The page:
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Miraflores is a district in Lima - Peru. This district is known for its shopping areas, gardens, flower-filled parks and beaches, it is one of the upscale districts that make up the city of Lima.
Originally founded as San Miguel de Miraflores, it was established officially as a district on January 2, 1857. As a result of the Battle of Miraflores fought during the War of the Pacific, Miraflores got the designation of Ciudad Heroica ("Heroic City"). The current mayor is Manuel Masias. The district's postal code is 18.
The district has a total land area of 9.62 km². Its administrative center is located 79 meters above sea level.
Boundaries
North: San Isidro and Surquillo
East: Surquillo and Santiago de Surco
South: Barranco and Santiago de Surco
West: Pacific Ocean
The district is also a cultural center, with theaters, cinemas and art galleries. It also has a pre-Inca mud-brick temple called the Huaca Pucllana, one of a number of archaeological sites found in Lima.
In terms of education, the Miraflores district lodges some of the most prestigious high schools in Peru, such as Markham College, and San Silvestre School (British schools), Deutsche Schule Alexander von Humboldt Lima (German school), Pestalozzi (Swiss school) and Carmelitas School. It also lodges the University of Piura.
The district is full of cafés, pubs, restaurants and shops, which is a draw for a large part of the Lima population on Sundays. Parque Kennedy, Miraflores' central plaza, regularly has flea markets and art exhibitions. Larcomar, a shopping mall overlooking the Pacific coast, is located in Miraflores, and is very popular among tourists, young people, and the middle and upper classes. They have restaurants, stores, a food court, ice cream shops, arcades, bowling alleys, nightclubs, bars, and the most modern cinema in all of Lima.
Miraflores has always been a major hub for tourists in Lima. There are a number of hotels in the area, including a couple of international hotel brands (Hilton and Ritz Carlton) which have projects planned for construction in 2009. Furthermore, there are several shops selling souvenirs and tourist products.
The Costa Verde ("green coast") area has several beaches, which draw surfers and beachgoers alike in summertime. However, these rocky beaches are not as popular with bathers as the large, sandy beaches in the districts south of Lima, such as Santa María del Mar, Punta Hermosa and Punta Negra. Larcomar Shopping Center is located in this area.

 
   
 
This town district is a delight for visitors who come to Lima, the upscale neighborhood of Miraflores offers a nice compliment for those seeking urban Peru at its finest. Known for its shops, gardens and beaches, Miraflores Peru is a prime hub for Lima tourists, with the Miraflores hotels offering up some of the city’s most luxurious accommodations. Miraflores Lima is a busy neighborhood, where crossing the street can sometimes be a pretty hectic adventure, but the views of the Pacific Ocean from its cliffs are sure to relax your inner soul a bit. Miraflores basically translates to, “look at the flowers”, and its flower-filled parks provide a great respite when touring about town. As most international flights to Peru arrive at the capital city of Lima, the tourist hotels in Miraflores make for an excellent base if you are seeking lodging. You can get from the Lima airport to Miraflores by way of private bus, but the numerous taxis prove to be sufficient for most visitors.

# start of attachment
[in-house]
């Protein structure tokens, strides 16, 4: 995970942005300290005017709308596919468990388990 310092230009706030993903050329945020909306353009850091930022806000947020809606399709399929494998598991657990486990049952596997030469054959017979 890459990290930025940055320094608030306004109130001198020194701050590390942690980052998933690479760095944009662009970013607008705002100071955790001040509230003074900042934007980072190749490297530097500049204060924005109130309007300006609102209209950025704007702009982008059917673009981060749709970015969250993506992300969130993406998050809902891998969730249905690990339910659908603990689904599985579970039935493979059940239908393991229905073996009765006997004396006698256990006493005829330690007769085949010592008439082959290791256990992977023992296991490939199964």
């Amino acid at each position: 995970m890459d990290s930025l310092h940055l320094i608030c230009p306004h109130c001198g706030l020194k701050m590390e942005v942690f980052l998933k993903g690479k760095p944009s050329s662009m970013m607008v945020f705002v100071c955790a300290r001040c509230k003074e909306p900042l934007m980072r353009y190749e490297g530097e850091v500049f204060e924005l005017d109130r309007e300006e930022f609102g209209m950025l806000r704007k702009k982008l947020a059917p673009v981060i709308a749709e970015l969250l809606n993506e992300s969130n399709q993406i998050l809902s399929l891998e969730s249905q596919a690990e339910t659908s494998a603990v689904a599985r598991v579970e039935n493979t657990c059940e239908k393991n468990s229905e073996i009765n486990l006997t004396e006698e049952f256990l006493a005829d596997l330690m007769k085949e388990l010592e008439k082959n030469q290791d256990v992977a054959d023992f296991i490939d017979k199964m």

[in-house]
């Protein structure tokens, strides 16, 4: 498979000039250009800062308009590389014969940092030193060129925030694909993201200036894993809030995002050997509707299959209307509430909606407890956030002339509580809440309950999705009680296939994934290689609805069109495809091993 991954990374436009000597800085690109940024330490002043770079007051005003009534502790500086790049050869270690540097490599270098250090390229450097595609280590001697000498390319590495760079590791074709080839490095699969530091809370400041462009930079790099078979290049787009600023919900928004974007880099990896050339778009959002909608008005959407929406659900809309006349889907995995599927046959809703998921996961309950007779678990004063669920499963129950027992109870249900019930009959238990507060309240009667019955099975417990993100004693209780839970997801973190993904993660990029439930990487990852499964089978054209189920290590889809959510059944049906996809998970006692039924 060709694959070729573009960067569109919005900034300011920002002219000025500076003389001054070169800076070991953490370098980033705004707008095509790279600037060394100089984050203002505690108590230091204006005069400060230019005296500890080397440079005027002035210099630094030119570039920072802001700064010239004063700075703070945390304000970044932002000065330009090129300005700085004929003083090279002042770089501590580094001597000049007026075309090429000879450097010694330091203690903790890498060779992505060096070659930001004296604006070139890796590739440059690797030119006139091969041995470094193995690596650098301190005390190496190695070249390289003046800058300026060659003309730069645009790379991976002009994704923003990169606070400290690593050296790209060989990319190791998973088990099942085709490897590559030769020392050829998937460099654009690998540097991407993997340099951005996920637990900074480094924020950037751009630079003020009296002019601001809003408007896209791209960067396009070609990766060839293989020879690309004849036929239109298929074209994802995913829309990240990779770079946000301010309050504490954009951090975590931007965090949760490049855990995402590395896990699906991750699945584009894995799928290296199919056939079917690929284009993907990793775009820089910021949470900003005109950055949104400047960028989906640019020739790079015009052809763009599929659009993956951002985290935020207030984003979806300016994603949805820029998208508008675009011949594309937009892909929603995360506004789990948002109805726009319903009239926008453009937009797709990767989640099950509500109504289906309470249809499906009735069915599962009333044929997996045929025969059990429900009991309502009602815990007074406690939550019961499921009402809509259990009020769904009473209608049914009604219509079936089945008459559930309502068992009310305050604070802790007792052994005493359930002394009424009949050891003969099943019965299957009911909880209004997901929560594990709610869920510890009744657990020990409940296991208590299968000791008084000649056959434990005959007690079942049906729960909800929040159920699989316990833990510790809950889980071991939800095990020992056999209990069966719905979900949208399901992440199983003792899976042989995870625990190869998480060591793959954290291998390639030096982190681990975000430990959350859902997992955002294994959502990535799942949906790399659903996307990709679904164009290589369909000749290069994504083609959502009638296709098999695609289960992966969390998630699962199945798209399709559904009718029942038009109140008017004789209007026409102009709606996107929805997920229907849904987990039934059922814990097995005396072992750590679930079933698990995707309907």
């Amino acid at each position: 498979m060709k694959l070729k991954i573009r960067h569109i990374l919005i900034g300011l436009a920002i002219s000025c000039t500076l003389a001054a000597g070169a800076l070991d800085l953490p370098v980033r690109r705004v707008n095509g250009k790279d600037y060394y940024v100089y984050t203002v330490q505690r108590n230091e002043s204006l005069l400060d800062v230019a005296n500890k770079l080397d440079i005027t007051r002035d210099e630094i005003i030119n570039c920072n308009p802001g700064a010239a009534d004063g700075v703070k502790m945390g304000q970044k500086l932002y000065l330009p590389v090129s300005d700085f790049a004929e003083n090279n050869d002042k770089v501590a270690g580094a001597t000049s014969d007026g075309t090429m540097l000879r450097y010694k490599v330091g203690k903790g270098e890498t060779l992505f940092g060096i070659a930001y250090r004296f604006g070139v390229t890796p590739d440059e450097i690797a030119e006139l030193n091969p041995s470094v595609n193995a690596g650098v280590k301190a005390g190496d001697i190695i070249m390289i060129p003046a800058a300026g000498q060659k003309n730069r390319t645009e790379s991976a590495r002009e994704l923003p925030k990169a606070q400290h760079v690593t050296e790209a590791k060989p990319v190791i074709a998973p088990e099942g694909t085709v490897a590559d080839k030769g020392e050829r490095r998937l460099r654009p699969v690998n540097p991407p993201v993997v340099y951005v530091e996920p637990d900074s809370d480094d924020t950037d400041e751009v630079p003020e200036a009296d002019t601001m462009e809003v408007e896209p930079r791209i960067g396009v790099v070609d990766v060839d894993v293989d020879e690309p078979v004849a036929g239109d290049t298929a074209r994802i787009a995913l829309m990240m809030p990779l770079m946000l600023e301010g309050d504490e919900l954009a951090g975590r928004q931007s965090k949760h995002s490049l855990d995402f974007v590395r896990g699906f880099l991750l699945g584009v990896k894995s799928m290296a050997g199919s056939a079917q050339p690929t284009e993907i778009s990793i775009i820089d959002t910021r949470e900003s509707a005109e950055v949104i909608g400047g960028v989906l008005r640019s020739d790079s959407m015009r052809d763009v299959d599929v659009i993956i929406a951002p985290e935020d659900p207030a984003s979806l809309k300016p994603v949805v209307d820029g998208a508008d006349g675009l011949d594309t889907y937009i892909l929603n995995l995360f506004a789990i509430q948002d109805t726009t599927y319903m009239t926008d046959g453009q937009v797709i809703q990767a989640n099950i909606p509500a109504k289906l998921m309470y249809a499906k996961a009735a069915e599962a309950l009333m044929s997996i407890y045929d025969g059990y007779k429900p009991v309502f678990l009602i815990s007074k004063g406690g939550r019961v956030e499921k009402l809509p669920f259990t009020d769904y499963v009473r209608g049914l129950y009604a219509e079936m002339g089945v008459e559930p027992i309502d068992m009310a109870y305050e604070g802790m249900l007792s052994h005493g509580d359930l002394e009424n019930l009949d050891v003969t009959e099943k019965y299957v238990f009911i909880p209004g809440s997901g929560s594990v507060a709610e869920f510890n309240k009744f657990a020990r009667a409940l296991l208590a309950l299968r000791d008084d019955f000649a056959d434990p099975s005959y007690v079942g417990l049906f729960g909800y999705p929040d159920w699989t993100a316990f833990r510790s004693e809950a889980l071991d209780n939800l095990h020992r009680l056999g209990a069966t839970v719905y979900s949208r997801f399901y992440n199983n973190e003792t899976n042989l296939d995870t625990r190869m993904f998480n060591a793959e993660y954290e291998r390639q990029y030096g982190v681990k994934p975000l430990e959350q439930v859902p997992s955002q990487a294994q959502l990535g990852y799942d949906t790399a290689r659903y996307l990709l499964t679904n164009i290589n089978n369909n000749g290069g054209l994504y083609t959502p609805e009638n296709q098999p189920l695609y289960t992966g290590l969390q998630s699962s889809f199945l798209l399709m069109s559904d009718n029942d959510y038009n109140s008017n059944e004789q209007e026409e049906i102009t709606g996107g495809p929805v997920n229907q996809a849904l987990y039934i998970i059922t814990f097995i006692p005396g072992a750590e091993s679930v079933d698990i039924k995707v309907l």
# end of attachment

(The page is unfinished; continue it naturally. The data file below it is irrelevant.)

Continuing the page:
Miraflores and the adjoining neighborhood of San Isidro are Lima’s most exclusive neighborhoods. South of central Lima and nearer to the coast, both Miraflores and San Insidro are where the city’s commercial center is fixed, and besides offering some of the best Lima hotels, they are prime residential districts for Lima natives with more of a dispensable income. Miraflores is as much a cultural and entertainment center as much as it is a business and tourist hub. Some of the best Lima high schools are found in Miraflores Lima, and its galleries, theaters and movie-houses offer an array of diversions. When you add these attractions to the list of Miraflores Peru shops, cafes, restaurants and pubs, you can soon understand why many consider it the place to be in Lima. Especially on Sundays, Lima natives enjoy dropping in on Miraflores, if not for the Larcomar shopping mall, then perhaps for the flea markets and art shows found at the Parque Kennedy central plaza. If you are engaging in Miraflores travel and are looking for an exciting part of town to hang out at, you might head to the “Calle de las Pizzas”, In case you are wondering, Calle de las Pizzas translates to “Pizza Street”, where the city’s youth is particularly busy on the weekends.
The neatest place to relax for a bit and enjoy the Miraflores Lima Pacific Ocean views is the Parque del Amor, which means, “Park of Love”. The main lookout at Parque del Amor boasts not only amazing views, but also artistic walls and a statue depicting two lovers in a romantic embrace. It was partly, if not mainly, due to the words of poet Antonio Cilloniz, that Miraflores decided to erect this statue of lovers. Cilloniz had expressed his desire for South American monuments that praised lovers instead of battle heros, stating that, “In the cities, they do not build monuments to lovers”. His influential words are found below the statue. The cliffs of Miraflores are not only ideal for admiring the ocean, but also for those seeking out Miraflores adventure travel. While Miraflores adventure travel packages most often take you out of the city, you can feed your adventurous side by hangliding from nearby cliffs, or by surfing on its beaches. Paragliders most often launch from the coastal ridge along the Costa Verde, or Green Coast, for a chance to view the sea to one side and the capital city of Lima to the other.